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Trachycarpus‘Bulgaria’ vs. Wagnerianus x ‘Nainital’


Stevejr

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I’m growing both of these varieties outdoors in zone 7b New York with just a frost cover when needed. I would like to know which variety is the hardier one. Thank you.

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Most folks around here don’t think Bulgaria is any hardier the standard variety.  Waggy is generally considered less hardy, no idea what nanital is so I can’t help there, sorry 

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28 minutes ago, RJ said:

Most folks around here don’t think Bulgaria is any hardier the standard variety.  Waggy is generally considered less hardy, no idea what nanital is so I can’t help there, sorry 

I had thought the same of Waggies, but after 5°F here 13 months ago I don't see a difference. I saw a lot of variation among fortuneis.

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7 hours ago, Stevejr said:

I’m growing both of these varieties outdoors in zone 7b New York with just a frost cover when needed. I would like to know which variety is the hardier one. Thank you.

The one that survives.

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42 minutes ago, Jimhardy said:

The one that survives.

He's right, but they should all do well If properly protected.

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Hey Steve, those are some nice varieties. Always good to mix up some genetics! With those, I am not sure which one is hardier given the multitude of factors (age, size, weather, individual genetics, soil, light etc... and their interactions) influencing the extent of the damage. In my experience, when young, I have trouble getting "Bulgaria", Waggies, and Nainitals through winters here. I guess we all need some more experience to tell them apart and declare a winner so please keep reporting your experience. Thus far it seems that meaningful differences in hardiness, if any, are small.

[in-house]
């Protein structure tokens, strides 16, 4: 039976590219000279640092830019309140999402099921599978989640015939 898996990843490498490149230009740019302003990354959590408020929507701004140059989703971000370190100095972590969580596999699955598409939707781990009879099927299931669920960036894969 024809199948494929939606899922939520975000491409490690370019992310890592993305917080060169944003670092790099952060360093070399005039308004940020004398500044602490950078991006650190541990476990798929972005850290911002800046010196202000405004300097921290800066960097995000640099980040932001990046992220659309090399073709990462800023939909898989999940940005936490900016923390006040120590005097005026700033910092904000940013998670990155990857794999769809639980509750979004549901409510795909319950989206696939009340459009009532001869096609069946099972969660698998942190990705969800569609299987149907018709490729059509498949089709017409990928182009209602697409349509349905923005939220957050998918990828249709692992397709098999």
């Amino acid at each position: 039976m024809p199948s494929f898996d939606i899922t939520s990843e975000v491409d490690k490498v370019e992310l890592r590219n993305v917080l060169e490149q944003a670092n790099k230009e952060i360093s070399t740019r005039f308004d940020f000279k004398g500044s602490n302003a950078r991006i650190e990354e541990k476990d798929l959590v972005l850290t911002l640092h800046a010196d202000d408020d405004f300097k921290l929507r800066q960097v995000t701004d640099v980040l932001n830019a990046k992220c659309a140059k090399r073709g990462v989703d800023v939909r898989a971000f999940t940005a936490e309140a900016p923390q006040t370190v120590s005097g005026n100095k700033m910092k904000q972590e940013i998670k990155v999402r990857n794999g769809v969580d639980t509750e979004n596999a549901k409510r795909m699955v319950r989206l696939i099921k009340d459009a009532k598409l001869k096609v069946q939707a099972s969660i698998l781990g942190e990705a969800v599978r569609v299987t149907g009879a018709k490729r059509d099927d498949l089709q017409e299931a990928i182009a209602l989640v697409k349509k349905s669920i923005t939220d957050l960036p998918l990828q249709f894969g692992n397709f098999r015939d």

:) 

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Nainital is the hardiest on paper.   It's a variety of fortunei from the mountains in India, and was mistakenly sold as takil for a number of years.  Now is Nainital hardier than a regular fortunei? - Probably not.

Bulgaria means nothing - Its a horrible sales gimmick that keeps getting perpetuated.  Any fortunei with slightly stiffer fronds people like to identify as bulgaria, but there is a wide variation in Trachycarpus fortunei.  Some have slightly stiffer and shorter fronds, some longer and messier.

You will read waggie are 5f less cold tolerant than fortunei.  I've never had to put them to the test, so have no experience.

I agree with others I think the cold hardiness is negligible between these three.  Siting will probably play the biggest factor in success in your location.  

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My trachycarpus fortunier var bulgaria is for some reason a really fast grower, my little irrigation I only turned on once a week for like 10 minutes really did nothing, but I did fertilize it really well when I planted it. 5-6 Fronds more since planting June 15th, only started growing around a month later and shot up with growth. For cold hardiness it has only seen 15F unprotected.

1 hour ago, Chester B said:

Nainital is the hardiest on paper.   It's a variety of fortunei from the mountains in India, and was mistakenly sold as takil for a number of years.  Now is Nainital hardier than a regular fortunei? - Probably not.

Bulgaria means nothing - Its a horrible sales gimmick that keeps getting perpetuated.  Any fortunei with slightly stiffer fronds people like to identify as bulgaria, but there is a wide variation in Trachycarpus fortunei.  Some have slightly stiffer and shorter fronds, some longer and messier.

You will read waggie are 5f less cold tolerant than fortunei.  I've never had to put them to the test, so have no experience.

I agree with others I think the cold hardiness is negligible between these three.  Siting will probably play the biggest factor in success in your location.  

 

Edited by ChicagoPalma
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1 hour ago, Chester B said:

Nainital is the hardiest on paper.   It's a variety of fortunei from the mountains in India, and was mistakenly sold as takil for a number of years.  Now is Nainital hardier than a regular fortunei? - Probably not.

Bulgaria means nothing - Its a horrible sales gimmick that keeps getting perpetuated.  Any fortunei with slightly stiffer fronds people like to identify as bulgaria, but there is a wide variation in Trachycarpus fortunei.  Some have slightly stiffer and shorter fronds, some longer and messier.

You will read waggie are 5f less cold tolerant than fortunei.  I've never had to put them to the test, so have no experience.

I agree with others I think the cold hardiness is negligible between these three.  Siting will probably play the biggest factor in success in your location.  

^^^ Exactly ^^^ Well stated @Chester B

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